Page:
Equifax said some consumer credit scores were changed because of a computer error that has since been rectified.
A server “coding issue” led to the inaccurate scores, the consumer credit-reporting firm said Tuesday in a statement posted on the web. The Atlanta-based firm didn’t say how many consumers were affected.
“There was no shift in the vast majority of scores during the three-week time frame of the issue,” the company said. “For those consumers that did experience a score shift, initial analysis indicates that only a small number of them may have received a different credit decision.”
The Wall Street Journal reported earlier that Equifax provided inaccurate credit scores on millions of US consumers looking for loans, citing bank executives and people familiar with the matter it didn’t identify.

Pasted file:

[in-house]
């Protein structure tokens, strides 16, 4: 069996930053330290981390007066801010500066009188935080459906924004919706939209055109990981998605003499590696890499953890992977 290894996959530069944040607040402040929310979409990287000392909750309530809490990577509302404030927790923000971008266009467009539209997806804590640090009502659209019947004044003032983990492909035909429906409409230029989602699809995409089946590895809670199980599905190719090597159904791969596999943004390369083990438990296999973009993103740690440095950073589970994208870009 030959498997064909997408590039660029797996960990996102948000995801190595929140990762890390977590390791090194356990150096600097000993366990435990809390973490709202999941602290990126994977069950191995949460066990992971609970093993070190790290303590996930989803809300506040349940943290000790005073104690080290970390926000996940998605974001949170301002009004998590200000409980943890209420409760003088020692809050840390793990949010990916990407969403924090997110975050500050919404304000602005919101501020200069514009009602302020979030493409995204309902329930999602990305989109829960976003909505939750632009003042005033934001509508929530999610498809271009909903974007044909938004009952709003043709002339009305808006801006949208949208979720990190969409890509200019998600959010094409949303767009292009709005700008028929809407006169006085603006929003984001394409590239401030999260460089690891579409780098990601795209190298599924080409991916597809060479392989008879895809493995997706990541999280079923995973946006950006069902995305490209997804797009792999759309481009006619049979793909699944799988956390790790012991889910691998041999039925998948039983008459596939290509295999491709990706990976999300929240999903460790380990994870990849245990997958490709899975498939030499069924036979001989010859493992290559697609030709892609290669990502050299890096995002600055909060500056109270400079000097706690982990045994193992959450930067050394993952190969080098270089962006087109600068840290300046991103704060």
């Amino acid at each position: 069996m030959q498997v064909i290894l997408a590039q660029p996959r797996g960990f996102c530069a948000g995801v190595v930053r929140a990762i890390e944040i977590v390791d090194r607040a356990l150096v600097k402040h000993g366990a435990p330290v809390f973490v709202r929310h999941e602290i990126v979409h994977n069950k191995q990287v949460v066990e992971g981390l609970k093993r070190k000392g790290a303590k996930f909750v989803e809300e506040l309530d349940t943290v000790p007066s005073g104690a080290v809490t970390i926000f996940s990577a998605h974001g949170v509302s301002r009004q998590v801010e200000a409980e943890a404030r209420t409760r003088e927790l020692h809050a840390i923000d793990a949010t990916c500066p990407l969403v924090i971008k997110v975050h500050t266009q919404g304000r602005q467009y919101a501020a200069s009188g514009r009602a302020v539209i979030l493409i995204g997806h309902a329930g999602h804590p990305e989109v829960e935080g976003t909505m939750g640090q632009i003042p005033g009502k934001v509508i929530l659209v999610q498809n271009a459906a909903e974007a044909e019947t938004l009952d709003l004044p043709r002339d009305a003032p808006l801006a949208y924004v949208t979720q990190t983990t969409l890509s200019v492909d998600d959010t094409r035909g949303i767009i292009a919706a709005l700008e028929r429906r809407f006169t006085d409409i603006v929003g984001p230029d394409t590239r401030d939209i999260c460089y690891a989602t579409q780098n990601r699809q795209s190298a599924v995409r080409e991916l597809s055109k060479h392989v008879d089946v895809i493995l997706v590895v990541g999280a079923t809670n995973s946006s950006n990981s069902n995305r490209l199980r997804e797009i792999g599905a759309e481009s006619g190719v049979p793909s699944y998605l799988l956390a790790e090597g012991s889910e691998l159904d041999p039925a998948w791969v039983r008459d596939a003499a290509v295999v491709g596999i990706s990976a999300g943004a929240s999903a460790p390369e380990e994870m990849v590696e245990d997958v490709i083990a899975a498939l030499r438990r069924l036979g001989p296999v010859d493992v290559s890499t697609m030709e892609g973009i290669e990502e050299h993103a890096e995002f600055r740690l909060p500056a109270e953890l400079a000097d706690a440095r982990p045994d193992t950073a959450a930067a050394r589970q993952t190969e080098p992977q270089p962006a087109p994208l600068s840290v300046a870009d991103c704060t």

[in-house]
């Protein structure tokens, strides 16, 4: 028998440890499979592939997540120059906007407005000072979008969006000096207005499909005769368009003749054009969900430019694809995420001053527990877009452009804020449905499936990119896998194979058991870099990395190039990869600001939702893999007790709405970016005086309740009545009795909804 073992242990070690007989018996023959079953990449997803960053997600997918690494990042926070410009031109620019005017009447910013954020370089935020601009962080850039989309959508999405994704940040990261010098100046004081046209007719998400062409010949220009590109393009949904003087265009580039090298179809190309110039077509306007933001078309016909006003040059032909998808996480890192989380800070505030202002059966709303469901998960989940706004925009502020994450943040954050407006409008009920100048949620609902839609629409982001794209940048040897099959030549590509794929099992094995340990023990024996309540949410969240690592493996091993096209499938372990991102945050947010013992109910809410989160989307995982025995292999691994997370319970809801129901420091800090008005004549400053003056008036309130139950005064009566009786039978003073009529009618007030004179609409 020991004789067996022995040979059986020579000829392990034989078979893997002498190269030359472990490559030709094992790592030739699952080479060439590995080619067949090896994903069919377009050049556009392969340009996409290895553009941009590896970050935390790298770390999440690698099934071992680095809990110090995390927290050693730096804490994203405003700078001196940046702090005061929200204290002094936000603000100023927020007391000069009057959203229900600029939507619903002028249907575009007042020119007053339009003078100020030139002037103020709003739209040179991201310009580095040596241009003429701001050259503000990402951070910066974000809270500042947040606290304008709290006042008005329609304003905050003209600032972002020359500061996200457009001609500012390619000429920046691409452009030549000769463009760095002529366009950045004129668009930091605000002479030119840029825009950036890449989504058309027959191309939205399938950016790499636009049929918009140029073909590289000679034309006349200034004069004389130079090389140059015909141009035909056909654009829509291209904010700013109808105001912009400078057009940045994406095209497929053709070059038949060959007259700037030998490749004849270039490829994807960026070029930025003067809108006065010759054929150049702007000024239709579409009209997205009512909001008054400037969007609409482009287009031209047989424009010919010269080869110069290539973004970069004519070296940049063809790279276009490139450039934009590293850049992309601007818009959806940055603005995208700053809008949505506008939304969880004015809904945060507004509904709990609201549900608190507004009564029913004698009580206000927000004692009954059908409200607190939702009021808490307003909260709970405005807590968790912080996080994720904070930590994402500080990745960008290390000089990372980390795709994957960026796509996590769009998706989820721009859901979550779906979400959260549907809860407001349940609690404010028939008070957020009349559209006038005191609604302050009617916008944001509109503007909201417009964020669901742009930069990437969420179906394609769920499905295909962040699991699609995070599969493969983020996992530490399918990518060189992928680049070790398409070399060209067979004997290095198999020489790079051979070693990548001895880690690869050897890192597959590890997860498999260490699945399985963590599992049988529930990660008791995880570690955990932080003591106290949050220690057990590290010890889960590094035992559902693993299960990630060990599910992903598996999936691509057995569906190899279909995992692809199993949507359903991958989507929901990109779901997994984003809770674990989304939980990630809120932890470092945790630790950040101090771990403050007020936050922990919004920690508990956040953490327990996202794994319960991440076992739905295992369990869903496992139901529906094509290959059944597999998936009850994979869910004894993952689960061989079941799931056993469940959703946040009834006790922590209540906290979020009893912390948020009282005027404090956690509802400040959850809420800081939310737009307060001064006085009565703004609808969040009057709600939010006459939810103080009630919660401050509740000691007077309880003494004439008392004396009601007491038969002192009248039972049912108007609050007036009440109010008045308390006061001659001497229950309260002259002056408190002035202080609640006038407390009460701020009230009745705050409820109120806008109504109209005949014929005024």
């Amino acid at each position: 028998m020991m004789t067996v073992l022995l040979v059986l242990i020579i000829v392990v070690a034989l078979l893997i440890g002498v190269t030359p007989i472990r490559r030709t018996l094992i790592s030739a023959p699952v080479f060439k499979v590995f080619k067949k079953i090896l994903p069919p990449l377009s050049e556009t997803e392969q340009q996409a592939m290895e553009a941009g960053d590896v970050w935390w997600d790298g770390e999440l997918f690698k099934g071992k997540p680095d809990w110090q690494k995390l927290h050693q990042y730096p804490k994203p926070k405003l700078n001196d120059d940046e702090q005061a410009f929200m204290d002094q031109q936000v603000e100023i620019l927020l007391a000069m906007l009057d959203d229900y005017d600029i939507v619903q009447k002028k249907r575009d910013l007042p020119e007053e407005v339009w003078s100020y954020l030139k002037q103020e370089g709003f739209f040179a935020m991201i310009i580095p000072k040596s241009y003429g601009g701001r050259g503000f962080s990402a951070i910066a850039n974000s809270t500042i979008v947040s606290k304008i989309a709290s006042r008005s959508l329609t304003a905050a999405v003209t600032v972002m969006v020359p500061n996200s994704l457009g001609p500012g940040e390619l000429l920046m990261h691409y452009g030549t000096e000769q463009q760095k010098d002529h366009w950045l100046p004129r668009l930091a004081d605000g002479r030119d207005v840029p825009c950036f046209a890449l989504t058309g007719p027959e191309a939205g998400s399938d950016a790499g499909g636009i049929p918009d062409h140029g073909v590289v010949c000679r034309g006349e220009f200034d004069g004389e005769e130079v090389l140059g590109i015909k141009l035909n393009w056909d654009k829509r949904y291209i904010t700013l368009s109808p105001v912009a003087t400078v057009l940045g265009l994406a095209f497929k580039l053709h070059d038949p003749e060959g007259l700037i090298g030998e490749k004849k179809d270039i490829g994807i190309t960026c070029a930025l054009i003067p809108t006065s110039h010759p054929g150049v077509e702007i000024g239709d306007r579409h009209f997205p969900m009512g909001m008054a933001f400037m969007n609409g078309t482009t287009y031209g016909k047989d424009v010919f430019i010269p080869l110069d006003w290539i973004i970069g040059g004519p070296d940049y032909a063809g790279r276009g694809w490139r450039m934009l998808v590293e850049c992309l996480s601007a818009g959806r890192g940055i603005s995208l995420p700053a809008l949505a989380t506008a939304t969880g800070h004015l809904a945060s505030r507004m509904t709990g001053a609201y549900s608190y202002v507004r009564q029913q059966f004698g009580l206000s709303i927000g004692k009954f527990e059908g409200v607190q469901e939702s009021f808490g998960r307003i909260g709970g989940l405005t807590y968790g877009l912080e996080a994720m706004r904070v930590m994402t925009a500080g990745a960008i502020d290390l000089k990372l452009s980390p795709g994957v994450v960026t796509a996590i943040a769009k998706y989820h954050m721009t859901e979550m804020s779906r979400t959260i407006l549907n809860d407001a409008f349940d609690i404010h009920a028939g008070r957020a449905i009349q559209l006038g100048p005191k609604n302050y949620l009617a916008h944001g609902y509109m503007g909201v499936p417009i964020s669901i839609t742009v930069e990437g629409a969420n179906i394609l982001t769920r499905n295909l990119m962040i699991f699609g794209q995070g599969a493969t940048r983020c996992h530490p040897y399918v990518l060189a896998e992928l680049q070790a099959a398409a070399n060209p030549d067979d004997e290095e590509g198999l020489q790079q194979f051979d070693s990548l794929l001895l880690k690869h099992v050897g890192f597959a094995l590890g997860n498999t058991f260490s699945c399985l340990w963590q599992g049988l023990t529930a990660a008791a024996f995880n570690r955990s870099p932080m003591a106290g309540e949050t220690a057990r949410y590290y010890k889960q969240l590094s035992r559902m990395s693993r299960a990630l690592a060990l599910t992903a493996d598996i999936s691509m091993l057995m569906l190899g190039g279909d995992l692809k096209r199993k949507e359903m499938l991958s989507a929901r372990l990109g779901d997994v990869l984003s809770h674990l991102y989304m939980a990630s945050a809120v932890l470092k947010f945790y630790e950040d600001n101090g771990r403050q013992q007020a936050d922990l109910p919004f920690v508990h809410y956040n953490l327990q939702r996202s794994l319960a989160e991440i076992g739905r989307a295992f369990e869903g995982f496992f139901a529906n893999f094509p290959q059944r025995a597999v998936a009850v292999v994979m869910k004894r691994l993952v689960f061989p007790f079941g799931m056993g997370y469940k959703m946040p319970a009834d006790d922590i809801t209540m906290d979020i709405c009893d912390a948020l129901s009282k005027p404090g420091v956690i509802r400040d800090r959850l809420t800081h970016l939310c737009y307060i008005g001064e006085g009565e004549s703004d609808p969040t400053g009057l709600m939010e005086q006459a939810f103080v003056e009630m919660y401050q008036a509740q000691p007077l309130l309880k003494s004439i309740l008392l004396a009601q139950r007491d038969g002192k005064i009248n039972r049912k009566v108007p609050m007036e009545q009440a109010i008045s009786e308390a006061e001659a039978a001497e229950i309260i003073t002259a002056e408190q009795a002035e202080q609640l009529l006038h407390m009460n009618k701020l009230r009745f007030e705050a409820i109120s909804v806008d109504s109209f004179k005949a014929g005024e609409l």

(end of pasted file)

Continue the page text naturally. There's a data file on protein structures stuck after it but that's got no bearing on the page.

Erroneous scores were sent from mid-March through early April, and disclosures of the errors began in May, the newspaper reported. The scores covered consumers applying for auto loans, mortgages and credit cards to banks and non-bank lenders including JPMorgan Chase & Co., Wells Fargo & Co. and Ally Financial Inc., according to the report.
Shares of the company fell 2.1% to $206.31 in regular New York trading.
The issue follows a cyberattack at Equifax, which maintains credit reports on US consumers and sells them to lenders, that it disclosed in September 2017. Hackers accessed data including Social Security numbers, driver’s license numbers and addresses, it said at the time.
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